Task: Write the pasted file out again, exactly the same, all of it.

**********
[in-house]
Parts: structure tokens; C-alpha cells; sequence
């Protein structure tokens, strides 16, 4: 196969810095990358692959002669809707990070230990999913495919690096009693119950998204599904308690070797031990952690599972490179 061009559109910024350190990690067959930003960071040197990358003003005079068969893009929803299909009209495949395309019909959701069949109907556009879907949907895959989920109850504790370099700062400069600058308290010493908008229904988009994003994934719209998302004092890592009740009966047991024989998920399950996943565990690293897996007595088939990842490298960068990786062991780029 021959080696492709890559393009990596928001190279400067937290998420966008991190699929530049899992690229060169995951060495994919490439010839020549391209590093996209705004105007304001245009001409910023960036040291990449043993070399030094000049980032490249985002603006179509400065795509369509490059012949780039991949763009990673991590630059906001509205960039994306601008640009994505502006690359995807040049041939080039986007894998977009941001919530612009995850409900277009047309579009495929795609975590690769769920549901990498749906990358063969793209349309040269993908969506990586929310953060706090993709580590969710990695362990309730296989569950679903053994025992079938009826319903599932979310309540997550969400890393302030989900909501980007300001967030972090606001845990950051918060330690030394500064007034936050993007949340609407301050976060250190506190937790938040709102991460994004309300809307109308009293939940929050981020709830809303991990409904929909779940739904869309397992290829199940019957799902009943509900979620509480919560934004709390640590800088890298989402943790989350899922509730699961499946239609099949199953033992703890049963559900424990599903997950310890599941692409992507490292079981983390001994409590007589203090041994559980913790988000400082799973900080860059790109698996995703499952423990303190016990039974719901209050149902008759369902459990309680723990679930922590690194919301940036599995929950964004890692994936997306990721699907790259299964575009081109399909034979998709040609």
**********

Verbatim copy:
[in-house]
Parts: structure tokens; C-alpha cells; sequence
């Protein structure tokens, strides 16, 4: 196969810095990358692959002669809707990070230990999913495919690096009693119950998204599904308690070797031990952690599972490179 061009559109910024350190990690067959930003960071040197990358003003005079068969893009929803299909009209495949395309019909959701069949109907556009879907949907895959989920109850504790370099700062400069600058308290010493908008229904988009994003994934719209998302004092890592009740009966047991024989998920399950996943565990690293897996007595088939990842490298960068990786062991780029 021959080696492709890559393009990596928001190279400067937290998420966008991190699929530049899992690229060169995951060495994919490439010839020549391209590093996209705004105007304001245009001409910023960036040291990449043993070399030094000049980032490249985002603006179509400065795509369509490059012949780039991949763009990673991590630059906001509205960039994306601008640009994505502006690359995807040049041939080039986007894998977009941001919530612009995850409900277009047309579009495929795609975590690769769920549901990498749906990358063969793209349309040269993908969506990586929310953060706090993709580590969710990695362990309730296989569950679903053994025992079938009826319903599932979310309540997550969400890393302030989900909501980007300001967030972090606001845990950051918060330690030394500064007034936050993007949340609407301050976060250190506190937790938040709102991460994004309300809307109308009293939940929050981020709830809303991990409904929909779940739904869309397992290829199940019957799902009943509900979620509480919560934004709390640590800088890298989402943790989350899922509730699961499946239609099949199953033992703890049963559900424990599903997950310890599941692409992507490292079981983390001994409590007589203090041994559980913790988000400082799973900080860059790109698996995703499952423990303190016990039974719901209050149902008759369902459990309680723990679930922590690194919301940036599995929950964004890692994936997306990721699907790259299964575009081109399909034979998709040609």